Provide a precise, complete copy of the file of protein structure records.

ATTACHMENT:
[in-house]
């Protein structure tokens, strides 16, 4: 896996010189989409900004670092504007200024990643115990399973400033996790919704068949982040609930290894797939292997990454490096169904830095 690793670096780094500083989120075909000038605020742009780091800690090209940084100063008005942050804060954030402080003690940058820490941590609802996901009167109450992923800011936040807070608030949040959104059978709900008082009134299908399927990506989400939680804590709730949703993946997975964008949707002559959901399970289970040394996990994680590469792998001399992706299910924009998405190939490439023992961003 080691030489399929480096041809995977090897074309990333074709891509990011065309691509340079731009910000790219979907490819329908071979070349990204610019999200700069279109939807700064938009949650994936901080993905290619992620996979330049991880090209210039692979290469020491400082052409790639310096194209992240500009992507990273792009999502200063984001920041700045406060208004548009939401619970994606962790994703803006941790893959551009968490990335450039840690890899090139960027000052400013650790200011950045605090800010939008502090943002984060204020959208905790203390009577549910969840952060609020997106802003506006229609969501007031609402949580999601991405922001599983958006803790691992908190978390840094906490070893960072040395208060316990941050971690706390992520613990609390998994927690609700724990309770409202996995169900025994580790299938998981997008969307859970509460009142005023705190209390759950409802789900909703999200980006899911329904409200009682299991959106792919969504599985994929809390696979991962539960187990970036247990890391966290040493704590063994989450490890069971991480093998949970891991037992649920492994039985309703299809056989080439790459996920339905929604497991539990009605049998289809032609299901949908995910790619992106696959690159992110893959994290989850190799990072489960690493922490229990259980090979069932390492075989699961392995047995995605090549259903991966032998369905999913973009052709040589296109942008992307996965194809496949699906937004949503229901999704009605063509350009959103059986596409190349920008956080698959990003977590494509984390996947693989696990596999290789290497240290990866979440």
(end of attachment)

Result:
[in-house]
């Protein structure tokens, strides 16, 4: 896996010189989409900004670092504007200024990643115990399973400033996790919704068949982040609930290894797939292997990454490096169904830095 690793670096780094500083989120075909000038605020742009780091800690090209940084100063008005942050804060954030402080003690940058820490941590609802996901009167109450992923800011936040807070608030949040959104059978709900008082009134299908399927990506989400939680804590709730949703993946997975964008949707002559959901399970289970040394996990994680590469792998001399992706299910924009998405190939490439023992961003 080691030489399929480096041809995977090897074309990333074709891509990011065309691509340079731009910000790219979907490819329908071979070349990204610019999200700069279109939807700064938009949650994936901080993905290619992620996979330049991880090209210039692979290469020491400082052409790639310096194209992240500009992507990273792009999502200063984001920041700045406060208004548009939401619970994606962790994703803006941790893959551009968490990335450039840690890899090139960027000052400013650790200011950045605090800010939008502090943002984060204020959208905790203390009577549910969840952060609020997106802003506006229609969501007031609402949580999601991405922001599983958006803790691992908190978390840094906490070893960072040395208060316990941050971690706390992520613990609390998994927690609700724990309770409202996995169900025994580790299938998981997008969307859970509460009142005023705190209390759950409802789900909703999200980006899911329904409200009682299991959106792919969504599985994929809390696979991962539960187990970036247990890391966290040493704590063994989450490890069971991480093998949970891991037992649920492994039985309703299809056989080439790459996920339905929604497991539990009605049998289809032609299901949908995910790619992106696959690159992110893959994290989850190799990072489960690493922490229990259980090979069932390492075989699961392995047995995605090549259903991966032998369905999913973009052709040589296109942008992307996965194809496949699906937004949503229901999704009605063509350009959103059986596409190349920008956080698959990003977590494509984390996947693989696990596999290789290497240290990866979440």